Christopher Morley’s The Haunted Bookshop (1919) is the sequel to Parnassus on Wheels, which I read (and thoroughly enjoyed) a few months ago. The pair makes up some of my husband’s favorite works of fiction. Parnassus on Wheels, the first-person narrative of a bored farmer’s sister who impulsively decides to purchase a traveling book wagon, is so fresh in its writing and relevant in its content that I was astonished to discover that it had been written in 1917. The Haunted Bookshop, peppered as it is with references to communism, President Woodrow Wilson, and World War I, is a bit more dated. I enjoyed it as much as its predecessor, though for different reasons.
It’s less charming than Parnassus on Wheels, for one thing, because it’s written in second person, and often from the vantage point of a fairly clueless and lovestruck young advertiser, instead of from the point of view of a wonderfully straightforward woman discovering her own mind and her own dreams for the first time. But she’s still present: Helen and her bookselling husband, Roger Mifflin, have graduated from the travelling bookshop and now own a store of their own in Brooklyn. Don’t you just love that name Mifflin? Every time I read their last name, it made me think of the giant publishing company Houghton Mifflin. I wonder if it existed when Morley was writing these novels.
Anyway, the book starts off great and then gets a little silly. It’s real strength is its meta-commentary. This is perhaps the greatest book I’ve yet come across to muse on the nature of books, reading, and bookselling. My husband and I read this novel out loud together, and there were many moments where I’d laugh out loud following a fantastic passage like this one, an excerpt from a meeting of the Corn Cob Club, mainly an excuse for Roger and his bookselling buddies to get together to eat, drink, and discuss their trade (delightfully, this chapter has a footnote reading: “The latter half of this chapter may be omitted by all readers who are not booksellers.”
“You know, Mifflin here calls me a material-minded cynic, but, by thunder, I think I’m more idealistic than he is. I’m no propagandist incessantly trying to cajole poor innocent customers into buying the kind of book I think they ought to buy. When I see the helpless pathos of most of them, who drift into a bookstore without the slightest idea of what they want or what is worth reading, I would disdain to take advantage of their frailty. They are absolutely at the mercy of the salesman. They will buy whatever he tells them to. Now the honourable man, the high-minded man (by which I mean myself) is too proud to ram some shimmering stuff at them just because he thinks they ought to read it. Let the boobs blunder around and grab what they can. Let natural selection operate. I think it is fascinating to watch them, to see their helpless groping, and to study the weird ways in which they make their choice. Usually they will buy a book either because they think the jacket is attractive, or because it costs a dollar and a quarter instead of a dollar and a half, or because they said they saw a review of it. The ‘review’ usually turns out to be an ad. I don’t think one book-buyer in a thousand knows the difference.”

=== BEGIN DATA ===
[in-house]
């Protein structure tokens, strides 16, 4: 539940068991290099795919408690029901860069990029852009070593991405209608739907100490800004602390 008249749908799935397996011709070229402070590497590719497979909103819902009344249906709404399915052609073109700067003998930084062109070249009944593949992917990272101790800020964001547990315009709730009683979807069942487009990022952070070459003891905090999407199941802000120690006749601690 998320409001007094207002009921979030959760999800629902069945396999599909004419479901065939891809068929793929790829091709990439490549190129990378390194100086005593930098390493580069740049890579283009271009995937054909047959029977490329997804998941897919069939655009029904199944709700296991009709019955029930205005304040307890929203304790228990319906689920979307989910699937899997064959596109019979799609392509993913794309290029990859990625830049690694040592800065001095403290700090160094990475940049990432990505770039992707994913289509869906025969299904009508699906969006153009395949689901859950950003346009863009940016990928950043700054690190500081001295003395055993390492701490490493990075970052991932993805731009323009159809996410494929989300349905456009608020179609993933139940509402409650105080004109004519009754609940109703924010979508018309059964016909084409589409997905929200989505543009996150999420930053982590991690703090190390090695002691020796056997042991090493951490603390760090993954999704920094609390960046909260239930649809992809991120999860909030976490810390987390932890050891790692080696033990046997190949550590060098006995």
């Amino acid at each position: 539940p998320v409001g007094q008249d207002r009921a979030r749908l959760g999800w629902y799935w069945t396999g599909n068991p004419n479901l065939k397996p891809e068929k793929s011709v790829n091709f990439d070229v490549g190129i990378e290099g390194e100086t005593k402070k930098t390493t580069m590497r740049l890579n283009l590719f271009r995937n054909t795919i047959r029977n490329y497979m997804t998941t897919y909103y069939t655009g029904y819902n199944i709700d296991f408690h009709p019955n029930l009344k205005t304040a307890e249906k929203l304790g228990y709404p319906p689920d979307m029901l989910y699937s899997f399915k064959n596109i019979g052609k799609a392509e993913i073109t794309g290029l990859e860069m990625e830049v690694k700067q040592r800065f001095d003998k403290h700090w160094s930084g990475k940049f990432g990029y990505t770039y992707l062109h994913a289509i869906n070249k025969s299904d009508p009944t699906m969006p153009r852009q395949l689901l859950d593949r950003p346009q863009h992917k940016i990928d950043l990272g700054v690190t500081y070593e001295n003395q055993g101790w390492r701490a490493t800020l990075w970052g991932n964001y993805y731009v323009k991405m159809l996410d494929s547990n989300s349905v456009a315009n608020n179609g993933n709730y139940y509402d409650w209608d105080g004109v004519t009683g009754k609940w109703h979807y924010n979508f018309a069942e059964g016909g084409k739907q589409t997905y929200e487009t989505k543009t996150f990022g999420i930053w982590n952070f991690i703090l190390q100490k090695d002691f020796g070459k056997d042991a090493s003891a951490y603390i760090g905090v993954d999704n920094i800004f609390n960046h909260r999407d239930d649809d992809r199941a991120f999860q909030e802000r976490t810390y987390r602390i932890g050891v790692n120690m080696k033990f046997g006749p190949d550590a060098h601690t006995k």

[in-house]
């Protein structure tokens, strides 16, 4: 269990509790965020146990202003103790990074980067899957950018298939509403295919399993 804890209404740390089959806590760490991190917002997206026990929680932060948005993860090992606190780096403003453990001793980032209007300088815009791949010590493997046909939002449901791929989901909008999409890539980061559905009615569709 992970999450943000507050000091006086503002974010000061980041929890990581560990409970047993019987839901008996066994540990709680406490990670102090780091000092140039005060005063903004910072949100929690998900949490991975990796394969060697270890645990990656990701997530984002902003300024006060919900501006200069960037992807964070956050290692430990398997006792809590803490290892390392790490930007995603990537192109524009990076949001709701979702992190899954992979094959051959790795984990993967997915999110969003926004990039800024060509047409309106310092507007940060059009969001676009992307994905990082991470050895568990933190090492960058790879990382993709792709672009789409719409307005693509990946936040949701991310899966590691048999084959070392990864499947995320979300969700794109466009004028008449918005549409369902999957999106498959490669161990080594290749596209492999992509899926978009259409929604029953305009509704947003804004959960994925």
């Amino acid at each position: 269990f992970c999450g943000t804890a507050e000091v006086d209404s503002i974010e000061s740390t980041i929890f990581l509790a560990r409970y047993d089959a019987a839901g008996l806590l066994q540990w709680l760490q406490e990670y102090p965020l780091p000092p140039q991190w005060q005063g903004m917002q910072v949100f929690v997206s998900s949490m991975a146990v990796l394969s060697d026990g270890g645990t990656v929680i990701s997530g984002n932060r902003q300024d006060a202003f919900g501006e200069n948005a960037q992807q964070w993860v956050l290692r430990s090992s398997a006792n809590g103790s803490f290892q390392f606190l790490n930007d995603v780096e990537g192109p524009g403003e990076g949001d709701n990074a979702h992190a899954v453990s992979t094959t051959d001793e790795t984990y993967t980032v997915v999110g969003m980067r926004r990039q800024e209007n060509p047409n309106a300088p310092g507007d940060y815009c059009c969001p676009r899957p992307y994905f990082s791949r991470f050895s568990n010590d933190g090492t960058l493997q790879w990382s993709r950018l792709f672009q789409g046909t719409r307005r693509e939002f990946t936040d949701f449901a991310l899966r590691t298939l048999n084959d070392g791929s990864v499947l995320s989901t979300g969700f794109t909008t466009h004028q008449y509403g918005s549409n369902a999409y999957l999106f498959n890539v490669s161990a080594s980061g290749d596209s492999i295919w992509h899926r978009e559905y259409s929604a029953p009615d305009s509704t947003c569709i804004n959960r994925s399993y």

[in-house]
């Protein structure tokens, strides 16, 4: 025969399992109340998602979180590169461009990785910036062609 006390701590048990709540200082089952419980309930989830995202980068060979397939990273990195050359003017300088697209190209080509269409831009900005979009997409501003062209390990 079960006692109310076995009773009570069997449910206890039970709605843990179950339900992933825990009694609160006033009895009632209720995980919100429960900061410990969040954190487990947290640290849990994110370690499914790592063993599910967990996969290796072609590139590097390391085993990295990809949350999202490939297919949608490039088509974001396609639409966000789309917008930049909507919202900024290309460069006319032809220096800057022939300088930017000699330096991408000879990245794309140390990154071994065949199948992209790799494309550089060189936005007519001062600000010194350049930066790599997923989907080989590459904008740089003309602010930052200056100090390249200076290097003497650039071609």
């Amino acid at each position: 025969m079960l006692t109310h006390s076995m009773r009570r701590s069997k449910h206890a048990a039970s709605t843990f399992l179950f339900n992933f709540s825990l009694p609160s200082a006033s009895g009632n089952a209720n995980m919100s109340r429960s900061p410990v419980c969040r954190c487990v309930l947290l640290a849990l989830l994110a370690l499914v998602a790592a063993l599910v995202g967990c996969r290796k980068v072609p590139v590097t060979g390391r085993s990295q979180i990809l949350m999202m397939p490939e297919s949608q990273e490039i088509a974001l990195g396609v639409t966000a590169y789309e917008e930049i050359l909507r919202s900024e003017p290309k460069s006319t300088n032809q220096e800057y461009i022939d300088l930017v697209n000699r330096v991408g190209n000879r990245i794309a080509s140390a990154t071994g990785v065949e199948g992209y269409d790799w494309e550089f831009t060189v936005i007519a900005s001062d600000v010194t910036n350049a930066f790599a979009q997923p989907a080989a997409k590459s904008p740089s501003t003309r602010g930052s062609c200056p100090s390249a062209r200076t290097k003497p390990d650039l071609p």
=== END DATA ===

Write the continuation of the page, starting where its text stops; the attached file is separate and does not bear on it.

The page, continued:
Let me add here that Mifflin, the proprietor of the Haunted Bookshop, is far less cynical, and he often waxes eloquent about the lofty role booksellers and books play in the bettering of humankind. I marked my favorite passage of his:
“For my own part I feel that we are on the verge of amazing things. Long ago I fell back on books as the only permanent consolers. They are the one stainless and unimpeachable achievement of the human race. It saddens me to think that I shall have to die with thousands of books unread that would have given me noble and unblemished happiness. [Which of us book bloggers don’t feel the same way?] I will tell you a secret. I have never read King Lear, and have purposely refrained from doing so. If I were ever very ill I would only need to say to myself ‘You can’t die yet, you haven’t read Lear.’ That would bring me around, I know it would.”
Unfortunately, Morley seems to realize about halfway through that he hasn’t got much of a plot thus far, and the author isn’t content to go on philosophizing about books for the entirety of the novel. So he tosses in a mystery of a book that repeatedly disappears and reappears, and has the advertiser, Aubrey Gilbert, prance around in a series of really inept spy activities. We read through to the end, quite quickly because I wanted to know how the mysteries tied together, but I don’t think I’d ever re-read the entire book. I will certainly return to it someday, however! There are too many great passages about books and reading that I’d love to copy out. The Haunted Bookshop is one of those books worth having around purely for the brilliant first half.